Strength is a property of determiners and generalized quantifiers in Generalized Quantifier Theory. An NP is positive strong if and only if its denotation (a set of sets) always contains the denotation of the CN (common noun). An NP is negative strong if and only if its denotation never contains the denotation of the CN. An NP which is neither positive nor negative strong is called weak. Sentences of the form in (i) provide a test for strength of a determiner D:
(i) [S [NP DET CN] is a CN/are CN's]
If the sentence is true in every model, D is positive strong (Every dog is a dog); if it is false in every model, D is negative strong (Neither dog is a dog); and if it is true depending on the domain, D is weak (At least two dogs are dogs is only true if there are at least two dogs in the domain E). The distinction between strong and weak determiners can be used to account for the contrast in (ii)-(iv) (due to the definiteness restriction).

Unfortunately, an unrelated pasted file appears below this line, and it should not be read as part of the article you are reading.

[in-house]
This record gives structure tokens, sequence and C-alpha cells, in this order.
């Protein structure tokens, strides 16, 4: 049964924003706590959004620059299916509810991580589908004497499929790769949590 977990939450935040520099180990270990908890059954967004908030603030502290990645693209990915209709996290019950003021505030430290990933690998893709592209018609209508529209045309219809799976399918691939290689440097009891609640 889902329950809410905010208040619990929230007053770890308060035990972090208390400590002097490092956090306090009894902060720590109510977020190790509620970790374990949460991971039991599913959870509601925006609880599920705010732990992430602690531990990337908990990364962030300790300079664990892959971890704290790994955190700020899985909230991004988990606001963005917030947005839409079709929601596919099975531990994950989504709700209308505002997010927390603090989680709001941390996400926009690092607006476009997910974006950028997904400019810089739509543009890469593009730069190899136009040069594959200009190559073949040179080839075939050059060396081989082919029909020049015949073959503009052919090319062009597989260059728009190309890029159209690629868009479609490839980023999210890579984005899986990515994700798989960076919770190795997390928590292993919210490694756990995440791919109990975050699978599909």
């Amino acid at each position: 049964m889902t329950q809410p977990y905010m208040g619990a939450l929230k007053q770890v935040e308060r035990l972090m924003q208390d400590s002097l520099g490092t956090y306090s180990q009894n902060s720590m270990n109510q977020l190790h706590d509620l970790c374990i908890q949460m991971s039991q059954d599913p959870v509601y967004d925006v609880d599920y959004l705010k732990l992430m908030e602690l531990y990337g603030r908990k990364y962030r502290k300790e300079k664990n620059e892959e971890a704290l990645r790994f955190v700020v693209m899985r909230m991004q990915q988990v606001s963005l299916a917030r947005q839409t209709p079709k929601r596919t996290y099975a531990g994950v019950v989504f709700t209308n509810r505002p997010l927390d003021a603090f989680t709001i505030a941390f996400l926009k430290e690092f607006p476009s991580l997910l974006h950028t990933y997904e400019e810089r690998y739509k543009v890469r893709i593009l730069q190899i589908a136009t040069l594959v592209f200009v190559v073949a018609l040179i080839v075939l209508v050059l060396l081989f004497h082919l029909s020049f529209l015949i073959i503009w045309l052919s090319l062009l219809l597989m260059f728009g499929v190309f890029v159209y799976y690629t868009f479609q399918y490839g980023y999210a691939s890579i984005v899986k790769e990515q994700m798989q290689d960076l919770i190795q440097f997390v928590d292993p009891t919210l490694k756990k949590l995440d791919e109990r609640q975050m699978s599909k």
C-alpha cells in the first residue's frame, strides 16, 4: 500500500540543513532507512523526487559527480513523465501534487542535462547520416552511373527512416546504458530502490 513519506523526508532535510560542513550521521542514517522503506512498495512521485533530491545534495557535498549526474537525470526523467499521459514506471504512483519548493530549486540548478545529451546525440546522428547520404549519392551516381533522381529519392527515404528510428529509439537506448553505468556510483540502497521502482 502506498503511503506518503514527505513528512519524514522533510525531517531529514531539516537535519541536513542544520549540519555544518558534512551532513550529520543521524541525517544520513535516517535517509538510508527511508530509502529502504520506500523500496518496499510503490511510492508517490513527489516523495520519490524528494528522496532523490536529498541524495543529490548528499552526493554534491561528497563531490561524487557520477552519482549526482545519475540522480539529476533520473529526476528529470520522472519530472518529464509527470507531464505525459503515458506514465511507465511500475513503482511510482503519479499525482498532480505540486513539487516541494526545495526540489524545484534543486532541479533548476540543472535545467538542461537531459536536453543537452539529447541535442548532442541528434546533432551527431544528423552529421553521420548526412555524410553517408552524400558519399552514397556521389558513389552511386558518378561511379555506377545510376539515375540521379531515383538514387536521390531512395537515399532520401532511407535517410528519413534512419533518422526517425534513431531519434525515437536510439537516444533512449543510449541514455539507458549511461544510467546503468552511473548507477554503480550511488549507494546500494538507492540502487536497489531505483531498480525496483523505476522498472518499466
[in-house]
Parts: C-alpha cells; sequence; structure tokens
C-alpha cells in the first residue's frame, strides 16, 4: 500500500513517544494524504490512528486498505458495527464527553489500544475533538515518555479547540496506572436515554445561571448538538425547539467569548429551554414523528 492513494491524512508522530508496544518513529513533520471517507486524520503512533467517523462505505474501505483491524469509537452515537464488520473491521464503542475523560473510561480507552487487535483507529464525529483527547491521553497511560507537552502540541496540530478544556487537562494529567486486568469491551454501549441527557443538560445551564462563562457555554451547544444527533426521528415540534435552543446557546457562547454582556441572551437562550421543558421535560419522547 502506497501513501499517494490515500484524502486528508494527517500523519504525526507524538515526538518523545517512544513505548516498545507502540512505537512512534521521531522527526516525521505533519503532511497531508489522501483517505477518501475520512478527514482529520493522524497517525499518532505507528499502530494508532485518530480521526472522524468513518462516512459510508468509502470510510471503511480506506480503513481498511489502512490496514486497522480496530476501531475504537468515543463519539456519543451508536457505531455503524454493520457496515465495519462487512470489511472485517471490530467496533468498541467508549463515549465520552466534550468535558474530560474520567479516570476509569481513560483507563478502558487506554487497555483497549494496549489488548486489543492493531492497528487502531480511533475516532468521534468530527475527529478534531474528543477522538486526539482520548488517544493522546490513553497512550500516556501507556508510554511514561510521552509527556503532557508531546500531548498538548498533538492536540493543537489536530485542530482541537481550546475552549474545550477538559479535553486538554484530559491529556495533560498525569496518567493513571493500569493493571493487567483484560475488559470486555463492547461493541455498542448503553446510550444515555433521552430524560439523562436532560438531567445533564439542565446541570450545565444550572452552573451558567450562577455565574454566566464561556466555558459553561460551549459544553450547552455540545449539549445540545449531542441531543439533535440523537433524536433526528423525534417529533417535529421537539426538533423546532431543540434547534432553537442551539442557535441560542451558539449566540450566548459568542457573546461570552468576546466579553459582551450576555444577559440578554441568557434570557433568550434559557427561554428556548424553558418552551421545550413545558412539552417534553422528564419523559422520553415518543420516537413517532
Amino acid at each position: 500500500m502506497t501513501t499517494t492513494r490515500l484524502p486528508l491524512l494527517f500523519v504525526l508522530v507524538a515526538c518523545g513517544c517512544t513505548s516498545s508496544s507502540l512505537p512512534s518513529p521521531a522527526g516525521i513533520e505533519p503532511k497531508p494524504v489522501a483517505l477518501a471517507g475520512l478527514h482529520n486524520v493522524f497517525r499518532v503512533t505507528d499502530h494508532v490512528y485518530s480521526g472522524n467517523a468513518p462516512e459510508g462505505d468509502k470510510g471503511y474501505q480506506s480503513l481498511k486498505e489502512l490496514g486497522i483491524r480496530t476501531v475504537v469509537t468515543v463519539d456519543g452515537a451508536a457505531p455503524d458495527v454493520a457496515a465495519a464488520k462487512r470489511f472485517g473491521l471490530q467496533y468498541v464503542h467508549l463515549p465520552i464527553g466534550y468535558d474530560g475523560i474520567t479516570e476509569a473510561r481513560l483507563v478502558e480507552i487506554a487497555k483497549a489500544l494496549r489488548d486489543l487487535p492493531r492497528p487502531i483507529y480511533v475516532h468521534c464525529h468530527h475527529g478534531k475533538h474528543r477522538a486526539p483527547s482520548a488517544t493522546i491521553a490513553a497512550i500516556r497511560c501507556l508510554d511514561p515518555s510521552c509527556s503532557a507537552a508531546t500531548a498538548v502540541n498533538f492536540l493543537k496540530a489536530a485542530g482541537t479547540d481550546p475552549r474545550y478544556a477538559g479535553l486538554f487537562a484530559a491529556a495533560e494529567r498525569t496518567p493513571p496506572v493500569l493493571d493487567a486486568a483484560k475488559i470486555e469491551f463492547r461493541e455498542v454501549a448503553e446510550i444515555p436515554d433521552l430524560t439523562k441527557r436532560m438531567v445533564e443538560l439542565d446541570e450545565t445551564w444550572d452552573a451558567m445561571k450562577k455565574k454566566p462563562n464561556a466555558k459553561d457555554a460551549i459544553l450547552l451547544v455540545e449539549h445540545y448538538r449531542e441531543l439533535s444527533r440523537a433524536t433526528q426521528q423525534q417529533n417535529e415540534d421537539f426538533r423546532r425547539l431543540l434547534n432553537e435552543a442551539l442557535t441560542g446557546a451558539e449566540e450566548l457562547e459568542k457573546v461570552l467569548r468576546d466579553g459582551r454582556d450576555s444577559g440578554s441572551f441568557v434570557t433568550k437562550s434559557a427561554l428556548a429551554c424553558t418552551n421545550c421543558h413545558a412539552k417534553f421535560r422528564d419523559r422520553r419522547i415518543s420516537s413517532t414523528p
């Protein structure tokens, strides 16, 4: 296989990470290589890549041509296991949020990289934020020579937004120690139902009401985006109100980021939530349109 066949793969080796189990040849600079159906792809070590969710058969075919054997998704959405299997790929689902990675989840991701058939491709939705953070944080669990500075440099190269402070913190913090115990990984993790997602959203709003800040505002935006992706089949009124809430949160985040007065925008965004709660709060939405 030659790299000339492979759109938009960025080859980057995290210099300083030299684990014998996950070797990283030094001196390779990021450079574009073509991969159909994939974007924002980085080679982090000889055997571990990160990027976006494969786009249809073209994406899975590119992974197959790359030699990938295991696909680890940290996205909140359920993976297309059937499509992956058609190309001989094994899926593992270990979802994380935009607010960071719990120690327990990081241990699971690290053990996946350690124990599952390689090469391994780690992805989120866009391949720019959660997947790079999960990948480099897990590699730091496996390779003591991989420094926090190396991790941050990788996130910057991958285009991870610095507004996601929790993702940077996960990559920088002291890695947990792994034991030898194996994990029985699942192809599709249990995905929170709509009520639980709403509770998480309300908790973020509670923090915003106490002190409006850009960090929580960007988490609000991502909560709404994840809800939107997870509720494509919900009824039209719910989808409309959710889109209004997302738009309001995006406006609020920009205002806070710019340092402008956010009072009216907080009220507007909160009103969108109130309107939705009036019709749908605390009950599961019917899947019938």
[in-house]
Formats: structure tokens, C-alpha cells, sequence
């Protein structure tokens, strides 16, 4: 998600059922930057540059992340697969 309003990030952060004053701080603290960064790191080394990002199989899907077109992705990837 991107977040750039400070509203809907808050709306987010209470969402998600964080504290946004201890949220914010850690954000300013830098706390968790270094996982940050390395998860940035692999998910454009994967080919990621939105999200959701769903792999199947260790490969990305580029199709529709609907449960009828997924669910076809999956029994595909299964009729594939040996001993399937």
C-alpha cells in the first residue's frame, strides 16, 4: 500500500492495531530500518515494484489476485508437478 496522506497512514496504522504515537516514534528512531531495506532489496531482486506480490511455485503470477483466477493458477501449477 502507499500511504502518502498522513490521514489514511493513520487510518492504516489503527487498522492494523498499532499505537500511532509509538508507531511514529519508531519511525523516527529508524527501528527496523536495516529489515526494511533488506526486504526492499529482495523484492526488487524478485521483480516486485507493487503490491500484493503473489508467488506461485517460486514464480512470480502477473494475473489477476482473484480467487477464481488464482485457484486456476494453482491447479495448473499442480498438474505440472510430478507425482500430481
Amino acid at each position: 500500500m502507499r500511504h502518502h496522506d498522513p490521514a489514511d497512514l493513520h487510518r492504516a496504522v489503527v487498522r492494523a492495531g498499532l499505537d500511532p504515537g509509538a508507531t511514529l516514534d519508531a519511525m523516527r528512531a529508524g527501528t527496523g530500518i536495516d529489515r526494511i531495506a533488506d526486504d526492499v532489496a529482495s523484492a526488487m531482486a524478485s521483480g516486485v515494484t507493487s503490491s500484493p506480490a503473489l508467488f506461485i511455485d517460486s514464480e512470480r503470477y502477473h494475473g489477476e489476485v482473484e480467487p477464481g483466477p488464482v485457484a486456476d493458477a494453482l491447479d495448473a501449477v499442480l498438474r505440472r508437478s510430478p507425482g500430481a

(ii) *There is every dog in the garden. (iii) *There is neither dog in the garden. (iv) There are at least two dogs in the garden.
- Barwise, J. & R. Cooper 1981. Generalized Quantifiers and Natural Language, Linguistics and Philosophy 4, pp. 159-219
- Gamut, L.T.F. 1991. Logic, language, and meaning, Univ. of Chicago Press, Chicago.
- Zwarts, F. 1981. Negatief polaire uitdrukkingen, Glot 4, 35-132